This also means people must be careful about
(eq x (intern (string x)))
since if x has a package other than the prevailing package, then
(eq 'foo::x (intern (string 'foo::x)))
will yield false.

As a rule, the right answer to "how do I undo (string sym)?" is not
"(intern sym)" but to ask the question "what are you really trying to do?"
The question is almost surely an indication that the person asking the
question is doing something wrong at a higher level. This is not to
say there aren't good uses for FIND-SYMBOL and INTERN, but undoing a
call to STRING is almost never, in my experience, one of them.

Steven M. Haflich

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Jun 22, 2000, 3:00:00 AM6/22/00
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Alexander Clark wrote:

> Chapter 11, section 7 (intern "abcd") or maybe find-symbol

You should consider make-symbol as well, depending on whether
you want the symbol interned. All these silly Lisp gurus
apparently miss something in their internalization of CL
language abstractions: a symbol is a first-class object
separate from its internment in packages. (:-)

Erik Naggum

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Jun 23, 2000, 3:00:00 AM6/23/00
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* "Steven M. Haflich" <haf...@pacbell.net>

| You should consider make-symbol as well, depending on whether you
| want the symbol interned. All these silly Lisp gurus apparently
| miss something in their internalization of CL language abstractions:
| a symbol is a first-class object separate from its internment in
| packages. (:-)

Nah, that's the difference between unintern and unimport.

Alexander Clark

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Jun 23, 2000, 3:00:00 AM6/23/00
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On Thu, 22 Jun 2000 17:01:55 -0700, "Steven M. Haflich"
<haf...@pacbell.net> wrote:

>
>
>Alexander Clark wrote:
>
>> Chapter 11, section 7 (intern "abcd") or maybe find-symbol
>

>You should consider make-symbol as well, depending on whether
>you want the symbol interned. All these silly Lisp gurus
>apparently miss something in their internalization of CL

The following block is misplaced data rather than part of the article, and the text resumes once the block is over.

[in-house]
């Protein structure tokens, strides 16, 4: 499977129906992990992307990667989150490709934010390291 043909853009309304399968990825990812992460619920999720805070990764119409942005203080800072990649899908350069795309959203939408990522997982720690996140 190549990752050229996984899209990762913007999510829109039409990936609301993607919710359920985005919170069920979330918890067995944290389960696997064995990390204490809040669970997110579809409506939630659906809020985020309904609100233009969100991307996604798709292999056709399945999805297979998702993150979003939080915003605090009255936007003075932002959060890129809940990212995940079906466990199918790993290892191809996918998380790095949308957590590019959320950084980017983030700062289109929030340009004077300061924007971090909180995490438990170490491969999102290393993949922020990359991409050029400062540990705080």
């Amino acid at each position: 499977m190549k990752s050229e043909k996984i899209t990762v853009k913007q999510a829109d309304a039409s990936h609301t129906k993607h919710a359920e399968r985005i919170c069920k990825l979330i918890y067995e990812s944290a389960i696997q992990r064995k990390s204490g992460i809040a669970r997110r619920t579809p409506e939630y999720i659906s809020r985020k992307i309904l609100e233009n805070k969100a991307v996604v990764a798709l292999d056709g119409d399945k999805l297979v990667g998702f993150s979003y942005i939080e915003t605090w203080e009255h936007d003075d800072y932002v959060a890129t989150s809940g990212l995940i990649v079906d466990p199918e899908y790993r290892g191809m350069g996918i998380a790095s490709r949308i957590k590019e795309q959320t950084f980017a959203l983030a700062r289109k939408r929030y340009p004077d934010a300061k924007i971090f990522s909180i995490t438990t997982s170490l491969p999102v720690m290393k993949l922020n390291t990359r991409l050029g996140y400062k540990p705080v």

>language abstractions: a symbol is a first-class object
>separate from its internment in packages. (:-)

What are some uses for uninterned symbols? Hygienic macros?
I'm not very clear on when to use symbols at all. I tend to avoid
them.

Erik Naggum

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Jun 23, 2000, 3:00:00 AM6/23/00
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* Alexander Clark <a...@aclark.spam.demon.co.uk>

| What are some uses for uninterned symbols?

They're great when you need to refer to symbols captured by some
other means than their symbol name, or used by some other parts of
the system than the Lisp reader. One nice thing about uninterned
symbols is that two of them can have the same name without colliding.

| Hygienic macros?

Macros. (Hygiene is something the Scheme people need.)

| I'm not very clear on when to use symbols at all. I tend to avoid
| them.

Wow. How do you write code without symbols?

Alexander Clark

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Jun 23, 2000, 3:00:00 AM6/23/00
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On 23 Jun 2000 10:10:58 +0000, Erik Naggum <er...@naggum.no> wrote:

>* Alexander Clark <a...@aclark.spam.demon.co.uk>

>| I'm not very clear on when to use symbols at all. I tend to avoid
>| them.
>
> Wow. How do you write code without symbols?
>
>#:Erik

With difficulty.

I meant, when are symbols the right data structure to use? What are
the considerations that bear on this decision? What do you gain by
using symbols rather than a user defined data structure?